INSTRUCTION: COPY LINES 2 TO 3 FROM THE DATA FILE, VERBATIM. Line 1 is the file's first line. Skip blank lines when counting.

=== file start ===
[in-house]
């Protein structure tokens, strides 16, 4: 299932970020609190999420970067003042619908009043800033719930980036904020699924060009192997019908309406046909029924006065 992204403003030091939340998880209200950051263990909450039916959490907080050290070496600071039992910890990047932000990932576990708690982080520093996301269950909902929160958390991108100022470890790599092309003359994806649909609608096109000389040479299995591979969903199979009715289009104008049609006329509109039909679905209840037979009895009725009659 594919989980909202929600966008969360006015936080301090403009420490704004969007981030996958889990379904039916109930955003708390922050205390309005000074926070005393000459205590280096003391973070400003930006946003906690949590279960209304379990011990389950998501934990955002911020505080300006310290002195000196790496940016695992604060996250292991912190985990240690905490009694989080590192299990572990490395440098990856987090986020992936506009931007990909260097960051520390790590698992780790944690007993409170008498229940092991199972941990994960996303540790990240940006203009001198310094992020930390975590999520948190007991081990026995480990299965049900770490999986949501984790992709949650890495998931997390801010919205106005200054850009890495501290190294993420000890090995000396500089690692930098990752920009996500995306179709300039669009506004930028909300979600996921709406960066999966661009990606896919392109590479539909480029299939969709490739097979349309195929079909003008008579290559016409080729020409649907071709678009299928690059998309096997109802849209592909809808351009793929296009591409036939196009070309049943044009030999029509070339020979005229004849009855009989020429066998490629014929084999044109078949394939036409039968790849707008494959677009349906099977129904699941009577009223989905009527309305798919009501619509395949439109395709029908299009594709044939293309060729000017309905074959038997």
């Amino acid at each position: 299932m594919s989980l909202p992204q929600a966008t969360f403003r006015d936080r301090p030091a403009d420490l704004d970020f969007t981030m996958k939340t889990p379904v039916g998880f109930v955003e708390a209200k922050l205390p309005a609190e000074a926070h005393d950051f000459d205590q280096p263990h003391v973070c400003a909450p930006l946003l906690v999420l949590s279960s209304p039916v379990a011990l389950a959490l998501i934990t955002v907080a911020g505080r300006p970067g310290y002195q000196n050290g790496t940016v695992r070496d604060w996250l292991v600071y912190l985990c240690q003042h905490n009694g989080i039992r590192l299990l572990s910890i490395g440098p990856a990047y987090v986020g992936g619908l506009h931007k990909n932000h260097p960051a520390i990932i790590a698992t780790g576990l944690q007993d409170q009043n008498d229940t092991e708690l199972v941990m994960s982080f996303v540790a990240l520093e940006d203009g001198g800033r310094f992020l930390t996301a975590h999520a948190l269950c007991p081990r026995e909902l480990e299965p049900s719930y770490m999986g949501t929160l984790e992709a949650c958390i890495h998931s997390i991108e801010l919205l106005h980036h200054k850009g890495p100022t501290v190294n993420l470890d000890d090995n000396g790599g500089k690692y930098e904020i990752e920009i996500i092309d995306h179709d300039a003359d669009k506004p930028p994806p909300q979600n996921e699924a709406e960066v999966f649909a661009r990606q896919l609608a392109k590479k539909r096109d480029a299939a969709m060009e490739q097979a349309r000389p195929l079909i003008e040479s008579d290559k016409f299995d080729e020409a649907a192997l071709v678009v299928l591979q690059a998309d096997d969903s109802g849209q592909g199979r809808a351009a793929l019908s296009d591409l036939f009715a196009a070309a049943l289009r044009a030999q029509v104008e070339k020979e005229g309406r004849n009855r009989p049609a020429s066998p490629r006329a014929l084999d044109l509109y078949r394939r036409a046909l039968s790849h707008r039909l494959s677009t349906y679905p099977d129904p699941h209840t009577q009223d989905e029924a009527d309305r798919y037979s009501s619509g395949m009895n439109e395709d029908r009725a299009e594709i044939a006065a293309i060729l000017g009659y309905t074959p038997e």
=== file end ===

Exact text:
């Protein structure tokens, strides 16, 4: 299932970020609190999420970067003042619908009043800033719930980036904020699924060009192997019908309406046909029924006065 992204403003030091939340998880209200950051263990909450039916959490907080050290070496600071039992910890990047932000990932576990708690982080520093996301269950909902929160958390991108100022470890790599092309003359994806649909609608096109000389040479299995591979969903199979009715289009104008049609006329509109039909679905209840037979009895009725009659 594919989980909202929600966008969360006015936080301090403009420490704004969007981030996958889990379904039916109930955003708390922050205390309005000074926070005393000459205590280096003391973070400003930006946003906690949590279960209304379990011990389950998501934990955002911020505080300006310290002195000196790496940016695992604060996250292991912190985990240690905490009694989080590192299990572990490395440098990856987090986020992936506009931007990909260097960051520390790590698992780790944690007993409170008498229940092991199972941990994960996303540790990240940006203009001198310094992020930390975590999520948190007991081990026995480990299965049900770490999986949501984790992709949650890495998931997390801010919205106005200054850009890495501290190294993420000890090995000396500089690692930098990752920009996500995306179709300039669009506004930028909300979600996921709406960066999966661009990606896919392109590479539909480029299939969709490739097979349309195929079909003008008579290559016409080729020409649907071709678009299928690059998309096997109802849209592909809808351009793929296009591409036939196009070309049943044009030999029509070339020979005229004849009855009989020429066998490629014929084999044109078949394939036409039968790849707008494959677009349906099977129904699941009577009223989905009527309305798919009501619509395949439109395709029908299009594709044939293309060729000017309905074959038997």
């Amino acid at each position: 299932m594919s989980l909202p992204q929600a966008t969360f403003r006015d936080r301090p030091a403009d420490l704004d970020f969007t981030m996958k939340t889990p379904v039916g998880f109930v955003e708390a209200k922050l205390p309005a609190e000074a926070h005393d950051f000459d205590q280096p263990h003391v973070c400003a909450p930006l946003l906690v999420l949590s279960s209304p039916v379990a011990l389950a959490l998501i934990t955002v907080a911020g505080r300006p970067g310290y002195q000196n050290g790496t940016v695992r070496d604060w996250l292991v600071y912190l985990c240690q003042h905490n009694g989080i039992r590192l299990l572990s910890i490395g440098p990856a990047y987090v986020g992936g619908l506009h931007k990909n932000h260097p960051a520390i990932i790590a698992t780790g576990l944690q007993d409170q009043n008498d229940t092991e708690l199972v941990m994960s982080f996303v540790a990240l520093e940006d203009g001198g800033r310094f992020l930390t996301a975590h999520a948190l269950c007991p081990r026995e909902l480990e299965p049900s719930y770490m999986g949501t929160l984790e992709a949650c958390i890495h998931s997390i991108e801010l919205l106005h980036h200054k850009g890495p100022t501290v190294n993420l470890d000890d090995n000396g790599g500089k690692y930098e904020i990752e920009i996500i092309d995306h179709d300039a003359d669009k506004p930028p994806p909300q979600n996921e699924a709406e960066v999966f649909a661009r990606q896919l609608a392109k590479k539909r096109d480029a299939a969709m060009e490739q097979a349309r000389p195929l079909i003008e040479s008579d290559k016409f299995d080729e020409a649907a192997l071709v678009v299928l591979q690059a998309d096997d969903s109802g849209q592909g199979r809808a351009a793929l019908s296009d591409l036939f009715a196009a070309a049943l289009r044009a030999q029509v104008e070339k020979e005229g309406r004849n009855r009989p049609a020429s066998p490629r006329a014929l084999d044109l509109y078949r394939r036409a046909l039968s790849h707008r039909l494959s677009t349906y679905p099977d129904p699941h209840t009577q009223d989905e029924a009527d309305r798919y037979s009501s619509g395949m009895n439109e395709d029908r009725a299009e594709i044939a006065a293309i060729l000017g009659y309905t074959p038997e």